Re: [Geopriv] Location in SIP and "retransmission-allowed"

From: Richard Barnes ^lt;rbarnes@bbn.com>
Date: Wed May 09 2007 - 17:29:43 EDT

Ok, we're back to this:

The difference is in whether the proxy is a Recipient of the LO. If it
passes the bits along blindly, without interpreting them, then it has
not, for privacy purposes, received the LO. This is why you can pass an
LO with retransmission-allowed=no through a store-and-forward network
(be it SIP, email, whatever).

If the proxy reads and acts on the LO, then it becomes a Location
Recipient, and is bound by the privacy rules in the LO (and possibly, as
we've discussed, in the SIP header). Then, if
retransmission-allowed=no, that indicates that the proxy should not send
the LO -- or the LI within it -- to another party. And, as I've
discussed before, there's some flexibility in "party", but there's no
sensible definition that allows arbitrary LoST queries.

The trouble with -conveyance is that it allows both UASs and proxies to
be the recipients of the location, even though the UAC might want to
send different locations with different privacy rules to these two
different sets of recipients. I think indicating destinations (with
header fields or tags) is a simple way to disambiguate this.

--Richard

Henning Schulzrinne wrote:
>>
>> And here I thought the burden of proof for someone changing the semantics
>> of a settled, published RFC was on the person proposing the change.
>> RFC 4119
>> is clear on the current semantics, Henning. You're the one arguing
>> for changing
>> the meaning of "no" in a published doc. I'm trying to find a way to
>> get the
>> semantics you need without borking the ones the WG already agreed on.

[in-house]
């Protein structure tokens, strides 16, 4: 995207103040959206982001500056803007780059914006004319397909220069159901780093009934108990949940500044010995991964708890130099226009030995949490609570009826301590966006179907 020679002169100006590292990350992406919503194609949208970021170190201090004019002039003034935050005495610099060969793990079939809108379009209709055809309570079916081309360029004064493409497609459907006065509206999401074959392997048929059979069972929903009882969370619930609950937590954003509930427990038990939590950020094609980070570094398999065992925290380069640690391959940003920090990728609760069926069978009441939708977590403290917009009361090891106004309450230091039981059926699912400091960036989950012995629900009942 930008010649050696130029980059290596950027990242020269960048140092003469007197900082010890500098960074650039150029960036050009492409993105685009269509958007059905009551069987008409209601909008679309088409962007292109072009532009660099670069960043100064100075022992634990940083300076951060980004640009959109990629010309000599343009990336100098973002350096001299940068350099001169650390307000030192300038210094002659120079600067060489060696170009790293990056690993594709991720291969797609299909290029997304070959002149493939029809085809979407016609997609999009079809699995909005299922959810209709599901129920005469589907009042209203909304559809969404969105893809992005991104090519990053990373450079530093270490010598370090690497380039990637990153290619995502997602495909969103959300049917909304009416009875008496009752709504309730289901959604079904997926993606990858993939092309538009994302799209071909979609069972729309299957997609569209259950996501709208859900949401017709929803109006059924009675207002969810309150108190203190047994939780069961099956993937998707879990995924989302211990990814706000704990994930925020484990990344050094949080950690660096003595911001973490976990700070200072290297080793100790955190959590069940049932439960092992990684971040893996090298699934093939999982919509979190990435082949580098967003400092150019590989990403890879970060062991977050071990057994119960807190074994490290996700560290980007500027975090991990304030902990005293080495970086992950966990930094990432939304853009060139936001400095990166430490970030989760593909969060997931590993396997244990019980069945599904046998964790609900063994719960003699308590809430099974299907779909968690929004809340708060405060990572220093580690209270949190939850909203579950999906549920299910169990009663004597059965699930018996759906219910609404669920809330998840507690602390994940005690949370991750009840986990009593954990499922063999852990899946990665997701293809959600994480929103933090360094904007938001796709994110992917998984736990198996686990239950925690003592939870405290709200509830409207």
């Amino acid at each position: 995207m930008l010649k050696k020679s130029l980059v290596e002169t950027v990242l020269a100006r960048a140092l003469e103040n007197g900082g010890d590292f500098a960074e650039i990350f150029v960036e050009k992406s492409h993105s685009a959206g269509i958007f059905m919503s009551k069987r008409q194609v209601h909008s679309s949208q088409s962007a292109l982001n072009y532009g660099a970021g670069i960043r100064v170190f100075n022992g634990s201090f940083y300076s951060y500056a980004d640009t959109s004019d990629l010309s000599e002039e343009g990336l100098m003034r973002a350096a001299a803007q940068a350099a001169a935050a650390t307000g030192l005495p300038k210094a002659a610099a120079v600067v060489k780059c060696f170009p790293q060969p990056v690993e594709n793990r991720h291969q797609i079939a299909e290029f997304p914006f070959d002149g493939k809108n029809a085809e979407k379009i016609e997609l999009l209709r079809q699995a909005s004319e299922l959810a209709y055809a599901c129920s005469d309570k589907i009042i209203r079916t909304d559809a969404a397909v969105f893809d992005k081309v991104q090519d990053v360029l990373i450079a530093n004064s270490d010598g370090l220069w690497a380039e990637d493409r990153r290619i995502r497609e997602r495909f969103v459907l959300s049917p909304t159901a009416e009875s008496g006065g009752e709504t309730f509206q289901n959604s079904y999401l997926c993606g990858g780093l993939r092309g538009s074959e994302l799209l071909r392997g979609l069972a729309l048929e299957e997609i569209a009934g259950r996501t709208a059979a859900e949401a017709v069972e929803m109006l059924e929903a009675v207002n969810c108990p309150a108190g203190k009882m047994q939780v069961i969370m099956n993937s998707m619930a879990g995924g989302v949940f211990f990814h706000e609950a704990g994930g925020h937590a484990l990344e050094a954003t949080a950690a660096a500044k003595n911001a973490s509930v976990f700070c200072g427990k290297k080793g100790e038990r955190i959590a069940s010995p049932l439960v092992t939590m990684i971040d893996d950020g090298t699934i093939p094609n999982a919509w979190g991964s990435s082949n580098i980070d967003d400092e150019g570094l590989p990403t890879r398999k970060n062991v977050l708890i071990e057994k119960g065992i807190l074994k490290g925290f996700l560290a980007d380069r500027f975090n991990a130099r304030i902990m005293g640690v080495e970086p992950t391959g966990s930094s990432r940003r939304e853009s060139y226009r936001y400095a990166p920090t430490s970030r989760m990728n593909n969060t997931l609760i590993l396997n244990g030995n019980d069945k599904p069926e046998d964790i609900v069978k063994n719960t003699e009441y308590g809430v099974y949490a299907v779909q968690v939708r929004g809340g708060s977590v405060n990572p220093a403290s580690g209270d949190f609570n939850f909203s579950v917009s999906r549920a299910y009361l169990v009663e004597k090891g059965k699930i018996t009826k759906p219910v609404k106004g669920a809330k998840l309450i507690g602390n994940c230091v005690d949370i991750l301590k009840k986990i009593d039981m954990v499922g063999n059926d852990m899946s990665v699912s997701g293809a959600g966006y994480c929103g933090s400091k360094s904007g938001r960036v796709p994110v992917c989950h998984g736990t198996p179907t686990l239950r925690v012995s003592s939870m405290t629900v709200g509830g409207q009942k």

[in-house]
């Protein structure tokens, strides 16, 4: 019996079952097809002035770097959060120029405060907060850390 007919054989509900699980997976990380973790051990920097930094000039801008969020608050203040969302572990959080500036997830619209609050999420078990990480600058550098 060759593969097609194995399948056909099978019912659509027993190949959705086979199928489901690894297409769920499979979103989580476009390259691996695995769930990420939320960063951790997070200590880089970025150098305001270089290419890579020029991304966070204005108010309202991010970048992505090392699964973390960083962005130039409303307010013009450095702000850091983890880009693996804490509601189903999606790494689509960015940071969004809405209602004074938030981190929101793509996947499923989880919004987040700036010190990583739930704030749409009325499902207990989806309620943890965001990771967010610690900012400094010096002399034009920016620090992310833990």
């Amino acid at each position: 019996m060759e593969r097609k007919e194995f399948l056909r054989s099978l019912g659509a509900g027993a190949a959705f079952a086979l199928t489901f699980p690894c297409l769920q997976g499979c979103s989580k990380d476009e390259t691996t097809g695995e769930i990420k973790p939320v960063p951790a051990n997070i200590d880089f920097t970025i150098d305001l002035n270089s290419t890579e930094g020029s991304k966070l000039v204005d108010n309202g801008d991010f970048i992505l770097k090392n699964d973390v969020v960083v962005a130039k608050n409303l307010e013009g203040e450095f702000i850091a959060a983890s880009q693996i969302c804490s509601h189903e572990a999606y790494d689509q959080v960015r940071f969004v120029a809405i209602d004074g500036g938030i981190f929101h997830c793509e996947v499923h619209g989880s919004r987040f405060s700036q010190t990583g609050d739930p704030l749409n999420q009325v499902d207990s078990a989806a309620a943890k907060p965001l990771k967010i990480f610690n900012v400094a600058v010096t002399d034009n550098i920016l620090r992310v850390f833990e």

>>
>
> Since we're now into protocol lawyering, I'll play: The text in 4119 reads
>
> 'retransmission-allowed': When the value of this element is 'no', the
> Recipient of this Location Object is not permitted to share the
> enclosed Location Information, or the object as a whole, with
> other parties. When the value of this element is 'yes',
> distributing this Location is permitted (barring an existing out-
> of-band agreement or obligation to the contrary). By default, the
> value MUST be assumed to be 'no'. Implementations MUST include
> this field, with a value of 'no', if the Rule Maker specifies no
> preference.
>
>
> 'parties' is not defined in RFC 4119, as far as I can tell, as the word
> only appears once. The text certainly makes no distinction based on
> protocols, so that forwarding by SIP is ok, but forwarding by another
> protocol is not. RFC 3693 does not define party in any technical terms,
> either.
>
> The IETF boiler plate uses party in an organizational sense ("invites
> any interested party...").
>
> Wikipedia defines
>
> A party is a person or group of persons that compose a single entity
> which can be identified as one for the purposes of the law.
>
> Again, this makes no distinction based on protocols, or even whether
> this is a single individual. In this case, 'party' could just as well be
> a government agency operating a PSAP or PizzaHut.
>
> Thus, I see no textual basis for your statement.
>
>
> Henning
>
>
>
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Received on Wed, 09 May 2007 17:29:43 -0400

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